GAO: Trump Admin’s attempts to undermine ARPA-E were illegal

When Congress allocates money for federal programs, the president is not forbidden by the 1974 Impoundment Control Act (ICA) from withholding those funds.

The ICA was passed to keep the Executive Branch from starving programs Congress funded simply because he or she didn’t agree with them. A report by the Government Accountability Office (GAO) says the Trump Administration tried to do just that earlier this year with the Advanced Research Projects Agency-Energy (ARPA-E).

A sub-agency under the purview of the Department of Energy (DOE), ARPA-E focuses on developing new and innovative energy technologies. Despite Congress allocating $91 million to fund the agency for the current fiscal year, the GAO report says Trump had planned on canceling half the money and using the other half to completely shut the program down.

The actions were in direct opposition to the purpose Congress designated the money for, which brought the Administration into conflict with the ICA, the GAO said.

It should be noted that the Administration finally released the funds on November 29, only after repeated nagging from the GAO and the intervention of the DOE’s Office of the General Counsel, which demanded the funds be released.

The GAO investigation started when it was asked in September why the funds hadn’t been allocated yet (it’s not clear who made the initial inquiry), at which point the GAO General Counsel Thomas A. Armstrong asked ARPA-E officials to account for the funds.

ARPA-E officials told Armstrong that the DOE had ordered them to withhold the funds until Congress had passed legislation allowing them to implement Trump’s plan to close the agency entirely.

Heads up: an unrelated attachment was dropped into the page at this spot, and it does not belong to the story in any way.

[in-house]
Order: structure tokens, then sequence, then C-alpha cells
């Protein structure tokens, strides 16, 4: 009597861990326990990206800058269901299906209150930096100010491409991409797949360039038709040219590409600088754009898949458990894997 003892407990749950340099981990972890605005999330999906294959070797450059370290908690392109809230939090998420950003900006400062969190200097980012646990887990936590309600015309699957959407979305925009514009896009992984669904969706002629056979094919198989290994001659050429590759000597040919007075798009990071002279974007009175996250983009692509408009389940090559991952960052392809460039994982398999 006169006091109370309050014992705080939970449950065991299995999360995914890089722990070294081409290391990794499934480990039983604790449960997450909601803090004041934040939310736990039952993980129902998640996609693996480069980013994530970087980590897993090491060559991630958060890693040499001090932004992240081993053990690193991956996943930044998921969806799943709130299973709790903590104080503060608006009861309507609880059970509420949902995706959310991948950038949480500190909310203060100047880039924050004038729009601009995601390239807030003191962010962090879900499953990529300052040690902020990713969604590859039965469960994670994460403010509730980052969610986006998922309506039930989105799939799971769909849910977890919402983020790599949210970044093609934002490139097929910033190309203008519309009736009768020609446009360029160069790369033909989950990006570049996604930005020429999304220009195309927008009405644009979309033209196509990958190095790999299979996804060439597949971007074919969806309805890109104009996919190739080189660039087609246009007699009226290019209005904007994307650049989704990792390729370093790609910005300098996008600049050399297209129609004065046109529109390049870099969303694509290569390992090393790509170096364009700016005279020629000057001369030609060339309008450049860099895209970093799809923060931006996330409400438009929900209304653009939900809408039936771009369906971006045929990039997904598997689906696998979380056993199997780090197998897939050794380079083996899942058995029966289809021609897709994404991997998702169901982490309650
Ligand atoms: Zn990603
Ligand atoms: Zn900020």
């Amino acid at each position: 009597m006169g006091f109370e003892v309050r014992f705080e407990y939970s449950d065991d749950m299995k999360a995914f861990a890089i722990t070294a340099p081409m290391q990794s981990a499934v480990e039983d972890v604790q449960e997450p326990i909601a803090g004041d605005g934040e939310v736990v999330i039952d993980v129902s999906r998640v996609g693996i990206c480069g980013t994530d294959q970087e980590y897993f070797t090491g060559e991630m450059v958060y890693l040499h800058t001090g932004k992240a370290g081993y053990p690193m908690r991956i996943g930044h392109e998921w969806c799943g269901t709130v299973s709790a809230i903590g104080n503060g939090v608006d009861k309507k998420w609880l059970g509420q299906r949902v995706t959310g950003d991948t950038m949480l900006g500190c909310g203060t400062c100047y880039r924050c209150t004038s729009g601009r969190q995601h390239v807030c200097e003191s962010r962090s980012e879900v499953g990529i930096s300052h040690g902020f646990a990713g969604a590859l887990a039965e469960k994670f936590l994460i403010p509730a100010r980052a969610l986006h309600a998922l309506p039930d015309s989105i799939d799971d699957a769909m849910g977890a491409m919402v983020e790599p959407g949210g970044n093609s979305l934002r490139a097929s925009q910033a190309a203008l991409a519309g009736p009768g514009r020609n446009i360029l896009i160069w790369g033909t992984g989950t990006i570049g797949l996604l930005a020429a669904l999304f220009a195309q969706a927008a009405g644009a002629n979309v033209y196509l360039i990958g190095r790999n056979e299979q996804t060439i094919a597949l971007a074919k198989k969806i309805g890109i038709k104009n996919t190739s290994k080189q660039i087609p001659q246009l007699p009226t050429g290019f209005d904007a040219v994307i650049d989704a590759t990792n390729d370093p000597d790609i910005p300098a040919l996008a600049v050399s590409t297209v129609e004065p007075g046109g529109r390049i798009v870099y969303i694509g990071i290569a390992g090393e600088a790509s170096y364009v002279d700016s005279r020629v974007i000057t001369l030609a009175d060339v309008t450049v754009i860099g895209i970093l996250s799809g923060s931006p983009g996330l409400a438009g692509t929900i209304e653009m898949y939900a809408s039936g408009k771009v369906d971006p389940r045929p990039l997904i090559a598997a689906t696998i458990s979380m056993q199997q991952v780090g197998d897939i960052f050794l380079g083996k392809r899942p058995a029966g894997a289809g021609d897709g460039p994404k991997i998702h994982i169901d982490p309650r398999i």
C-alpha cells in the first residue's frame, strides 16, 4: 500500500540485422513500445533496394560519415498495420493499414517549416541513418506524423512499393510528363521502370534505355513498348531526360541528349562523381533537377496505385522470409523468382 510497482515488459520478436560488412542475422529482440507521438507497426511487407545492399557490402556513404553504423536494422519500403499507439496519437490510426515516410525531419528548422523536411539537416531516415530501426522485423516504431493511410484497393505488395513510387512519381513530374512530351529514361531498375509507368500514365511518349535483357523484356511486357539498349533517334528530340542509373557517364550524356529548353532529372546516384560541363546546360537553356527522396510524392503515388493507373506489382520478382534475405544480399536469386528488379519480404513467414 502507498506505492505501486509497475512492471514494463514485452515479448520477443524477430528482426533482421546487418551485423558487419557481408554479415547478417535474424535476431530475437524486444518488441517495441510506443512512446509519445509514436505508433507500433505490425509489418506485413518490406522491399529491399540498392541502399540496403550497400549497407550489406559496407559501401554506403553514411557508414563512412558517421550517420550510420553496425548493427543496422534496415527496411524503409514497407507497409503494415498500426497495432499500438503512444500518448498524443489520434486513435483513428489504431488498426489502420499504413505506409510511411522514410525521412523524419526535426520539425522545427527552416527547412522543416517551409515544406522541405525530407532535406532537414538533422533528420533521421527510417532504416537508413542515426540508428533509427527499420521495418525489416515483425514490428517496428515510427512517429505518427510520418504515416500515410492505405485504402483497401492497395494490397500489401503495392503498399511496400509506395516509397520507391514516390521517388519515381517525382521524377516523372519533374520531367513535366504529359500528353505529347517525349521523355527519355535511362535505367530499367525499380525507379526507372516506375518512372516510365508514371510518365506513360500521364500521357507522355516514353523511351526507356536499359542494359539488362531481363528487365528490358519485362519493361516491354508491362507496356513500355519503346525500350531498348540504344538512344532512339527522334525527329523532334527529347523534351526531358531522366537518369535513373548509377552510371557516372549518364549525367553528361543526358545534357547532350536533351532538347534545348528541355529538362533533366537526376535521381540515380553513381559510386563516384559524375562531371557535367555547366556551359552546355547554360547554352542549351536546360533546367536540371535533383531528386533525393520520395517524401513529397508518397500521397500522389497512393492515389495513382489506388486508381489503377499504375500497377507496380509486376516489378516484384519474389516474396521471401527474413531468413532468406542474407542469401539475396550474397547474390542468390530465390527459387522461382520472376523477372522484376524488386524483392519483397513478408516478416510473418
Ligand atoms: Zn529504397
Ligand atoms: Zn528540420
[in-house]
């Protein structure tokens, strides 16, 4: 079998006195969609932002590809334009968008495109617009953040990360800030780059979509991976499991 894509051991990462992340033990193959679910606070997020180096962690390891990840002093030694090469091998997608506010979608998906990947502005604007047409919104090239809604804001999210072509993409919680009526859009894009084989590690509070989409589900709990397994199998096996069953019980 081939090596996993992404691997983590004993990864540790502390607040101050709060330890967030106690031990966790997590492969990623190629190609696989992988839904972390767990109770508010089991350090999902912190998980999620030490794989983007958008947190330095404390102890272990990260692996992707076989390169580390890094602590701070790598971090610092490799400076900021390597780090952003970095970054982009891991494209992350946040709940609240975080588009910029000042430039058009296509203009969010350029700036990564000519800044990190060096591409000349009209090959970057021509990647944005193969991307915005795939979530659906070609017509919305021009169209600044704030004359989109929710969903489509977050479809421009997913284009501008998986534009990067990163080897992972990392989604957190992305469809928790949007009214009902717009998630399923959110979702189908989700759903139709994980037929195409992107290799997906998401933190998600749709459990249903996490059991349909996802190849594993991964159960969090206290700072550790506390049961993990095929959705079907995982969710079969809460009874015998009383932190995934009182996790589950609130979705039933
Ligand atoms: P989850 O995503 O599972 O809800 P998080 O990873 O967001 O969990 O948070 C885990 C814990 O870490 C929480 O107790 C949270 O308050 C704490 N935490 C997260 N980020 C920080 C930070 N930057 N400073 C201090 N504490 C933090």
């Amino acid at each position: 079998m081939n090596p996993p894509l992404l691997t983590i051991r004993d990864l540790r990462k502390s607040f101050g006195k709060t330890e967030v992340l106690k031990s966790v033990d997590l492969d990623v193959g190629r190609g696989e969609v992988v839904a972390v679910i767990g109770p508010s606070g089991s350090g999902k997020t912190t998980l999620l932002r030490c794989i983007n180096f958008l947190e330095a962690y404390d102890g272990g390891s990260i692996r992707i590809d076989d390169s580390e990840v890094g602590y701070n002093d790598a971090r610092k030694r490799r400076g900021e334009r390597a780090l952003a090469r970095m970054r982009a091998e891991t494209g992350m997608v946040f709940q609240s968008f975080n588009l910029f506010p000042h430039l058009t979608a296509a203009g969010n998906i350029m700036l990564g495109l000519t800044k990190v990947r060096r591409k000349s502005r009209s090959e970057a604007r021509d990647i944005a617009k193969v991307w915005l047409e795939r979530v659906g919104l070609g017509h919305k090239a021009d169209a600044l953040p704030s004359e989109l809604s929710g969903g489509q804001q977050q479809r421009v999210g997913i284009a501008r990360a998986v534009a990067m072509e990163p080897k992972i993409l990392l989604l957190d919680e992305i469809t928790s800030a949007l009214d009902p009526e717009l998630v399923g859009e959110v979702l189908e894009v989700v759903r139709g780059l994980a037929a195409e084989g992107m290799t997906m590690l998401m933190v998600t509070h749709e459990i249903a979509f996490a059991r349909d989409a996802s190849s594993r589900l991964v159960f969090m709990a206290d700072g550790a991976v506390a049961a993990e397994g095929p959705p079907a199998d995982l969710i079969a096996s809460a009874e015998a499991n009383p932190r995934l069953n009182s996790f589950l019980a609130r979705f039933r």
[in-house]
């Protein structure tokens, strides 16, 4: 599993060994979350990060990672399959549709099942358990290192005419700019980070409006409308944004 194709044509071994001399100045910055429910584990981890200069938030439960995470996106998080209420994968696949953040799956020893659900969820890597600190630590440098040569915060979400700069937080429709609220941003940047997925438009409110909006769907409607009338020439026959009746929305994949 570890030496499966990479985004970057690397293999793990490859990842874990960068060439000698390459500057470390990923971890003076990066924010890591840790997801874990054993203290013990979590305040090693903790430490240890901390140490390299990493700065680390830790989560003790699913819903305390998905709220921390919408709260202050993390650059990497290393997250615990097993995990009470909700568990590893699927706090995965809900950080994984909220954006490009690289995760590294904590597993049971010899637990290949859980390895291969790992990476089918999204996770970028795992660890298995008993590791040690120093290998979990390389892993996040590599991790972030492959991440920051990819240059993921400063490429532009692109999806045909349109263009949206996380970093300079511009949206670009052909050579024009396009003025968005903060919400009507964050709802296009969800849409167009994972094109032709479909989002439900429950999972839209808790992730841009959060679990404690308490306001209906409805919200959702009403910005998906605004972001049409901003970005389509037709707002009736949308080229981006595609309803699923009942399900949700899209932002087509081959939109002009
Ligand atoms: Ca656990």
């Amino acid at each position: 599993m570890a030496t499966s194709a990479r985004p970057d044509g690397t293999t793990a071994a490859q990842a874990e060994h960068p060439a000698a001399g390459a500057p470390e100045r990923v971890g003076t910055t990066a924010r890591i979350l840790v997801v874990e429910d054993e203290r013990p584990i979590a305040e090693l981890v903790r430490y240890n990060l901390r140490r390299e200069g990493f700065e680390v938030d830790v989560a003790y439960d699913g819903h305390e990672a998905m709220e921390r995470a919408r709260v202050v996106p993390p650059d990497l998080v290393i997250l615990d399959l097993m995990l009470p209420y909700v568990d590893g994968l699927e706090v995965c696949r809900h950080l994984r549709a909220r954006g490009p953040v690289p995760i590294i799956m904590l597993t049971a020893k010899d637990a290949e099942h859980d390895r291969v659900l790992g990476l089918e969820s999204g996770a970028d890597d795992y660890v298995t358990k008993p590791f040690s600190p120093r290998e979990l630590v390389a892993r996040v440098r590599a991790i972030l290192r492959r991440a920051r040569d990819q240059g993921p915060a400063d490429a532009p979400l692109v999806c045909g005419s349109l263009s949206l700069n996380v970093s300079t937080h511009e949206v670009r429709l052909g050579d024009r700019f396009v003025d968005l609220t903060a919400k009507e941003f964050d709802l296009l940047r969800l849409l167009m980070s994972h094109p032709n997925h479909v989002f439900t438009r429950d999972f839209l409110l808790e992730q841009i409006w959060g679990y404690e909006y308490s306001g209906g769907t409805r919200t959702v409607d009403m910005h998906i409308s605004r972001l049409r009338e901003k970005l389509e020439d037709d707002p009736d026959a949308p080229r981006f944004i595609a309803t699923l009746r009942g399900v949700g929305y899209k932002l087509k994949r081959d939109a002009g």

Trump’s Office of Management and Budget (OMB) defended withholding the funds, saying the budget proposal was not subject to Title X of the Congressional Budget Act and the ICA, claims the GAO report says are not in accordance with the law and with OMB’s position on other similar cases in the past.

“Agencies may only withhold budget authority from obligation if the President has transmitted a special message to Congress,” Armstrong wrote in the report. “ARPA-E withheld the obligation of $91 million without the President transmitting a special message to Congress. Accordingly, ARPA-E violated the Impoundment Control Act.”

Since the funds have now been released to the agency, the GAO is not transmitting a formal report to Congress detailing the ICA violations that occurred, although its report has been transmitted to the appropriate Congressional committees.

Shortly after the GAO released its report, Secretary of Energy Rick Perry announced new funding up to $100 million for its latest OPEN program, which will support researchers in the early stages of exploring novel approaches to energy innovation across the full spectrum of energy applications.

The last OPEN solicitation occurred in 2015, in keeping with its habit of soliciting new projects every three years, a pattern set after its first solicitation in 2009.